Hormone-based pregnancy test from the 1960s and 70s associated with FIVE times increased risk of birth defects, according to research
03/26/2019 // Jhoanna Robinson // Views

A pregnancy test from the 1960s and the 1970s could have caused serious birth defects to the children of the pregnant women who used it, new research suggests. The pregnancy test, which is called Primodos, could possibly have been prescribed to 1.5 million women in the U.K. According to earlier studies, it increased the danger of having a disabled child by five times.

The study was done after a recent review concluded that there was scientific evidence that did  "not support a causal association" between taking hormonal pregnancy tests and birth defects or miscarriage. Critics called the review, which was done by the Commission on Human Medicines, a “whitewash,” claiming the technical working group did not assess all of the available evidence regarding the use of the said drugs.

On Primodos

Primodos works by causing a fast increase in progesterone levels, which further results in small spotting-like bleeding in women who are not pregnant. Because pregnant women are said to have higher amounts of progesterone, there was the assumption that these excess hormone levels would be balanced out in expecting mothers.

Primodos is linked to the incidents of infants’ livers not being able to develop fully because of the excess progesterone.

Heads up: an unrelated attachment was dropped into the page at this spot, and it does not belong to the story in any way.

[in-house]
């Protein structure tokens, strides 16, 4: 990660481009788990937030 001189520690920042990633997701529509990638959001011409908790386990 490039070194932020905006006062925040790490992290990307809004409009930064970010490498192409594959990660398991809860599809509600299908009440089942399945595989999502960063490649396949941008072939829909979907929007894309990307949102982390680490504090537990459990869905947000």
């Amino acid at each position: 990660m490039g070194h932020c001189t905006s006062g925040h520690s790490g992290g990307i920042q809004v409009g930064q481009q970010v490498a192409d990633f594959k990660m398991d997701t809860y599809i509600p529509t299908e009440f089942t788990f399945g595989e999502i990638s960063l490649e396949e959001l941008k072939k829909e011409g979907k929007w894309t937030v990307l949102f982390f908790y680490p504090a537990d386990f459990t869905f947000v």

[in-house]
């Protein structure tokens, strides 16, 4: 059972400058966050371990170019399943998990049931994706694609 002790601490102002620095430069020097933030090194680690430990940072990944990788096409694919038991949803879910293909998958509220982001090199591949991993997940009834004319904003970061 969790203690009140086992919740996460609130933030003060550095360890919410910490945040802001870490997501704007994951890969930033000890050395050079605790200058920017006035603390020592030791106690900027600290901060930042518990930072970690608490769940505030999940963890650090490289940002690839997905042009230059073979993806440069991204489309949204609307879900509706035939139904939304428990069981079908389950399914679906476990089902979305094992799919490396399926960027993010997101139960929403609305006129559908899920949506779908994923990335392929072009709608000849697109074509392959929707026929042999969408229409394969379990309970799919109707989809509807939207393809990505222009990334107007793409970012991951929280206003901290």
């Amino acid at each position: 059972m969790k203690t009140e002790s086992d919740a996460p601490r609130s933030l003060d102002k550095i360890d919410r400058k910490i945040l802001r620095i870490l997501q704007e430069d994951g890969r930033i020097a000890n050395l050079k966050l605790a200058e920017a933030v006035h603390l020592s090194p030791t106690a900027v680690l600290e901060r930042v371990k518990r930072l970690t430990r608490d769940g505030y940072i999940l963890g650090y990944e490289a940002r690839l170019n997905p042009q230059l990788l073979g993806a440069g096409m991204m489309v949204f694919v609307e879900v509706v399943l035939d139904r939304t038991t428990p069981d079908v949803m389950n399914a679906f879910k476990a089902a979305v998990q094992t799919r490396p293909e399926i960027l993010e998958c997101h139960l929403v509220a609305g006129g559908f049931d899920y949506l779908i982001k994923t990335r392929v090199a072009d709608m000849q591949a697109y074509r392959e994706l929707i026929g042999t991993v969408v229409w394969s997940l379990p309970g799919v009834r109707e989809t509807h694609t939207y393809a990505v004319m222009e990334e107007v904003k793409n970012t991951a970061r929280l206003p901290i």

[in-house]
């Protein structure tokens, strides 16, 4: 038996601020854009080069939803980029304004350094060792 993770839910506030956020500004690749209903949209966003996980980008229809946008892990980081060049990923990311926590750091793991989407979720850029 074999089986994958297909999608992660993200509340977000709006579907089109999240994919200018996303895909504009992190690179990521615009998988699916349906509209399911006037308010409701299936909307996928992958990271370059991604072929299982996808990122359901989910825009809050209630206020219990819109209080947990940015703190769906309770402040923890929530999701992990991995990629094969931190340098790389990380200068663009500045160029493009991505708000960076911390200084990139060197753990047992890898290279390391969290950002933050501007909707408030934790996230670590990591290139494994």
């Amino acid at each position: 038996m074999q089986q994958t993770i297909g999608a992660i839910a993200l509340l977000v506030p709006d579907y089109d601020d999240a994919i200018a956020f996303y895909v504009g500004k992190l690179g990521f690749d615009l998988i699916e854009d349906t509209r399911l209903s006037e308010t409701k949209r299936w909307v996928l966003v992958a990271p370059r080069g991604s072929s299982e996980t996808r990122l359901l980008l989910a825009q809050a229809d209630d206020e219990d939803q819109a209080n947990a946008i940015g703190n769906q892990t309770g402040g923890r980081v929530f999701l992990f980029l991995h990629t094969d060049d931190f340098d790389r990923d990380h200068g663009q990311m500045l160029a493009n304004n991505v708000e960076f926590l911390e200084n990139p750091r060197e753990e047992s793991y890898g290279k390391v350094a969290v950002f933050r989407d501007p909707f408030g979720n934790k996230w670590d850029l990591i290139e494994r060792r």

“It’s vital we take concerns such as these seriously. That’s why we’ve asked the Medicines and Healthcare Products Regulatory Agency to conduct a thorough scientific review of the evidence,” said Health Minister Lord O’ Shaughnessy said in May 2017.

Professor Bill Inman, who created the Drug Research Safety Unit, conducted research in 1975 that illustrated the gravity of Primodos’ risks. However, these findings were only submitted to the drug’s manufacturer, Berlin, Germany-based Schering AG, and was not blown out in public.

The study also showed that the hormone pills were never properly tested before they were sold in the market. (Related: Hormone-based pregnancy test prescribed by doctors caused horrific birth defects… huge cover-up.)

More on pregnancy tests

There are two types of pregnancy tests: those that use a urine sample and those that use a blood sample. Both tests look for the presence of the hormone called human chorionic gonadotropin (hCG). This hormone is made by the placenta after the embryo is formed in the uterine lining and builds up rapidly in a woman’s body during the first few days of pregnancy.

Urine tests can either be performed at your house or in a clinic. A woman collects her urine in a cup and dips a stick into the urine. Another way to do a urine test is to place a stick to catch one’s urine midstream.

Blood tests, on the other hand, have two types: a quantitative blood test finds out the exact amount of hCG in the blood, while a qualitative hCG blood test just identifies whether one is pregnant or not.

For more stories regarding pregnancy and reproduction, visit WomensHealth.news.

Sources include:



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